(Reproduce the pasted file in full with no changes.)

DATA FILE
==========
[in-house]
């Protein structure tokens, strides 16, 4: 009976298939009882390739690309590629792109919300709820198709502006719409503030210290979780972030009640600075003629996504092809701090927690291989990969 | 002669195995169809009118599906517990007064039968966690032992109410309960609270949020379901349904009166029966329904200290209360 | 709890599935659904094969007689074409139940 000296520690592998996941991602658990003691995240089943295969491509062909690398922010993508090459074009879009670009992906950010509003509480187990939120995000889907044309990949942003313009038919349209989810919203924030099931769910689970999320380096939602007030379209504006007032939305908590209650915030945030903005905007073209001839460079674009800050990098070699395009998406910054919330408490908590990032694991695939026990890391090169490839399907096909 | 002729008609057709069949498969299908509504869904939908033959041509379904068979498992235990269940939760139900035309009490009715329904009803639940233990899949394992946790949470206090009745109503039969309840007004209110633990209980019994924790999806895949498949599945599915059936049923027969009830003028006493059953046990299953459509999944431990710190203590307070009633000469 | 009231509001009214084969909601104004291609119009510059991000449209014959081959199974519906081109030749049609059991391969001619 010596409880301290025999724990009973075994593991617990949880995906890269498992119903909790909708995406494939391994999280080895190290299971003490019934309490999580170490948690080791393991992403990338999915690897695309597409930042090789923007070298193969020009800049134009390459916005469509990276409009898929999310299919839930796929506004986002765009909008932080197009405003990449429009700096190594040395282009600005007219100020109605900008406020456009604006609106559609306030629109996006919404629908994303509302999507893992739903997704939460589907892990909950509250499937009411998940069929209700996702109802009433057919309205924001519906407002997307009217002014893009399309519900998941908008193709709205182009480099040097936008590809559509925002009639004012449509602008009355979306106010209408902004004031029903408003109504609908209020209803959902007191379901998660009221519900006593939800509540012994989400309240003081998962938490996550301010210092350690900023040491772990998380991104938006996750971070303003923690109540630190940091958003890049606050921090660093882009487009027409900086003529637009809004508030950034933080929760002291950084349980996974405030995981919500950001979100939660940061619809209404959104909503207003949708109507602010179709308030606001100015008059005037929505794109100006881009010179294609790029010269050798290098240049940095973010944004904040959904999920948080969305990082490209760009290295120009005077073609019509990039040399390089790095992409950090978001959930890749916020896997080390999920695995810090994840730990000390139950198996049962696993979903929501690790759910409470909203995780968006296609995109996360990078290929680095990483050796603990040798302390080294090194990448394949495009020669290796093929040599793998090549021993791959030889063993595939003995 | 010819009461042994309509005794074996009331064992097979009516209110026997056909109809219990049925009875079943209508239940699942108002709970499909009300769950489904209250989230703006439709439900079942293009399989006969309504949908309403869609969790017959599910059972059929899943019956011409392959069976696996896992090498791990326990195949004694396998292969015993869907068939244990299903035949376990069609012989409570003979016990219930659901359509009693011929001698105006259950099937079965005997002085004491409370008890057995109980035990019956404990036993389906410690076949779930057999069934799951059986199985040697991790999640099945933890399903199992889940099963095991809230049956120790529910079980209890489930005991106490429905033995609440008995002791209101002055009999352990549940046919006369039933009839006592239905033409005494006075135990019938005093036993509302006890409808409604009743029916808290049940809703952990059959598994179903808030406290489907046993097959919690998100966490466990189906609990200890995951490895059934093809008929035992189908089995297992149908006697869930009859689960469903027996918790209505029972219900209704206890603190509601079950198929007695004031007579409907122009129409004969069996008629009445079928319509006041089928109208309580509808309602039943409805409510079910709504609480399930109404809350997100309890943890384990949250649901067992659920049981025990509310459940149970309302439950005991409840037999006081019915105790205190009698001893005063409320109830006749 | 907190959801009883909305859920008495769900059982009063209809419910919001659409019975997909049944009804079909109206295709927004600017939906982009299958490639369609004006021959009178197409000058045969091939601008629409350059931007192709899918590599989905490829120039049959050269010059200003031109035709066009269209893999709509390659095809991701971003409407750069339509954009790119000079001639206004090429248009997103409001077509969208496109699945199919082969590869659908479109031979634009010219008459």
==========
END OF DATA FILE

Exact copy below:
[in-house]
């Protein structure tokens, strides 16, 4: 009976298939009882390739690309590629792109919300709820198709502006719409503030210290979780972030009640600075003629996504092809701090927690291989990969 | 002669195995169809009118599906517990007064039968966690032992109410309960609270949020379901349904009166029966329904200290209360 | 709890599935659904094969007689074409139940 000296520690592998996941991602658990003691995240089943295969491509062909690398922010993508090459074009879009670009992906950010509003509480187990939120995000889907044309990949942003313009038919349209989810919203924030099931769910689970999320380096939602007030379209504006007032939305908590209650915030945030903005905007073209001839460079674009800050990098070699395009998406910054919330408490908590990032694991695939026990890391090169490839399907096909 | 002729008609057709069949498969299908509504869904939908033959041509379904068979498992235990269940939760139900035309009490009715329904009803639940233990899949394992946790949470206090009745109503039969309840007004209110633990209980019994924790999806895949498949599945599915059936049923027969009830003028006493059953046990299953459509999944431990710190203590307070009633000469 | 009231509001009214084969909601104004291609119009510059991000449209014959081959199974519906081109030749049609059991391969001619 010596409880301290025999724990009973075994593991617990949880995906890269498992119903909790909708995406494939391994999280080895190290299971003490019934309490999580170490948690080791393991992403990338999915690897695309597409930042090789923007070298193969020009800049134009390459916005469509990276409009898929999310299919839930796929506004986002765009909008932080197009405003990449429009700096190594040395282009600005007219100020109605900008406020456009604006609106559609306030629109996006919404629908994303509302999507893992739903997704939460589907892990909950509250499937009411998940069929209700996702109802009433057919309205924001519906407002997307009217002014893009399309519900998941908008193709709205182009480099040097936008590809559509925002009639004012449509602008009355979306106010209408902004004031029903408003109504609908209020209803959902007191379901998660009221519900006593939800509540012994989400309240003081998962938490996550301010210092350690900023040491772990998380991104938006996750971070303003923690109540630190940091958003890049606050921090660093882009487009027409900086003529637009809004508030950034933080929760002291950084349980996974405030995981919500950001979100939660940061619809209404959104909503207003949708109507602010179709308030606001100015008059005037929505794109100006881009010179294609790029010269050798290098240049940095973010944004904040959904999920948080969305990082490209760009290295120009005077073609019509990039040399390089790095992409950090978001959930890749916020896997080390999920695995810090994840730990000390139950198996049962696993979903929501690790759910409470909203995780968006296609995109996360990078290929680095990483050796603990040798302390080294090194990448394949495009020669290796093929040599793998090549021993791959030889063993595939003995 | 010819009461042994309509005794074996009331064992097979009516209110026997056909109809219990049925009875079943209508239940699942108002709970499909009300769950489904209250989230703006439709439900079942293009399989006969309504949908309403869609969790017959599910059972059929899943019956011409392959069976696996896992090498791990326990195949004694396998292969015993869907068939244990299903035949376990069609012989409570003979016990219930659901359509009693011929001698105006259950099937079965005997002085004491409370008890057995109980035990019956404990036993389906410690076949779930057999069934799951059986199985040697991790999640099945933890399903199992889940099963095991809230049956120790529910079980209890489930005991106490429905033995609440008995002791209101002055009999352990549940046919006369039933009839006592239905033409005494006075135990019938005093036993509302006890409808409604009743029916808290049940809703952990059959598994179903808030406290489907046993097959919690998100966490466990189906609990200890995951490895059934093809008929035992189908089995297992149908006697869930009859689960469903027996918790209505029972219900209704206890603190509601079950198929007695004031007579409907122009129409004969069996008629009445079928319509006041089928109208309580509808309602039943409805409510079910709504609480399930109404809350997100309890943890384990949250649901067992659920049981025990509310459940149970309302439950005991409840037999006081019915105790205190009698001893005063409320109830006749 | 907190959801009883909305859920008495769900059982009063209809419910919001659409019975997909049944009804079909109206295709927004600017939906982009299958490639369609004006021959009178197409000058045969091939601008629409350059931007192709899918590599989905490829120039049959050269010059200003031109035709066009269209893999709509390659095809991701971003409407750069339509954009790119000079001639206004090429248009997103409001077509969208496109699945199919082969590869659908479109031979634009010219008459």